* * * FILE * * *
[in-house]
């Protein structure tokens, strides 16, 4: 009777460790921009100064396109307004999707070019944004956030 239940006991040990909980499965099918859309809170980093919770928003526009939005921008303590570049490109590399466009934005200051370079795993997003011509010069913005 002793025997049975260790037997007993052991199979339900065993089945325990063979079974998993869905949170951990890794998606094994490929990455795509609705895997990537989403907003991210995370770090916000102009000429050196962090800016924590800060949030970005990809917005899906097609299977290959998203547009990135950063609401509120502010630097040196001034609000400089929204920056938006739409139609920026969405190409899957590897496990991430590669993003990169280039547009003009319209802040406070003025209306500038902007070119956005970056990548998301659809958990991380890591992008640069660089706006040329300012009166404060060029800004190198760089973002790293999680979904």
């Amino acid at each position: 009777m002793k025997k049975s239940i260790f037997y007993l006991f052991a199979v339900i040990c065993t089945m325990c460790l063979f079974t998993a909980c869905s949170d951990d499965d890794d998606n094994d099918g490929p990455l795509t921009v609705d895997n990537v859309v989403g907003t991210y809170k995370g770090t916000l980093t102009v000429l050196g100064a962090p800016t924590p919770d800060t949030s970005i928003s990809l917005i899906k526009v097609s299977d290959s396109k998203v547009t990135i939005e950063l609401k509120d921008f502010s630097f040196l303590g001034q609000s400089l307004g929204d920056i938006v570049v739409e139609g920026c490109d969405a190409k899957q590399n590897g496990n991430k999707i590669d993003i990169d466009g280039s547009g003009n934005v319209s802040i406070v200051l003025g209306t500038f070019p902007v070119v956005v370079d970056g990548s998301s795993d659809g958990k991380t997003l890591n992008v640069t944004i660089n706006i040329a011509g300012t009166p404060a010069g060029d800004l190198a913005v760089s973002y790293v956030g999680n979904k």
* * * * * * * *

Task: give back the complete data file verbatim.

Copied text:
[in-house]
């Protein structure tokens, strides 16, 4: 009777460790921009100064396109307004999707070019944004956030 239940006991040990909980499965099918859309809170980093919770928003526009939005921008303590570049490109590399466009934005200051370079795993997003011509010069913005 002793025997049975260790037997007993052991199979339900065993089945325990063979079974998993869905949170951990890794998606094994490929990455795509609705895997990537989403907003991210995370770090916000102009000429050196962090800016924590800060949030970005990809917005899906097609299977290959998203547009990135950063609401509120502010630097040196001034609000400089929204920056938006739409139609920026969405190409899957590897496990991430590669993003990169280039547009003009319209802040406070003025209306500038902007070119956005970056990548998301659809958990991380890591992008640069660089706006040329300012009166404060060029800004190198760089973002790293999680979904």
């Amino acid at each position: 009777m002793k025997k049975s239940i260790f037997y007993l006991f052991a199979v339900i040990c065993t089945m325990c460790l063979f079974t998993a909980c869905s949170d951990d499965d890794d998606n094994d099918g490929p990455l795509t921009v609705d895997n990537v859309v989403g907003t991210y809170k995370g770090t916000l980093t102009v000429l050196g100064a962090p800016t924590p919770d800060t949030s970005i928003s990809l917005i899906k526009v097609s299977d290959s396109k998203v547009t990135i939005e950063l609401k509120d921008f502010s630097f040196l303590g001034q609000s400089l307004g929204d920056i938006v570049v739409e139609g920026c490109d969405a190409k899957q590399n590897g496990n991430k999707i590669d993003i990169d466009g280039s547009g003009n934005v319209s802040i406070v200051l003025g209306t500038f070019p902007v070119v956005v370079d970056g990548s998301s795993d659809g958990k991380t997003l890591n992008v640069t944004i660089n706006i040329a011509g300012t009166p404060a010069g060029d800004l190198a913005v760089s973002y790293v956030g999680n979904k």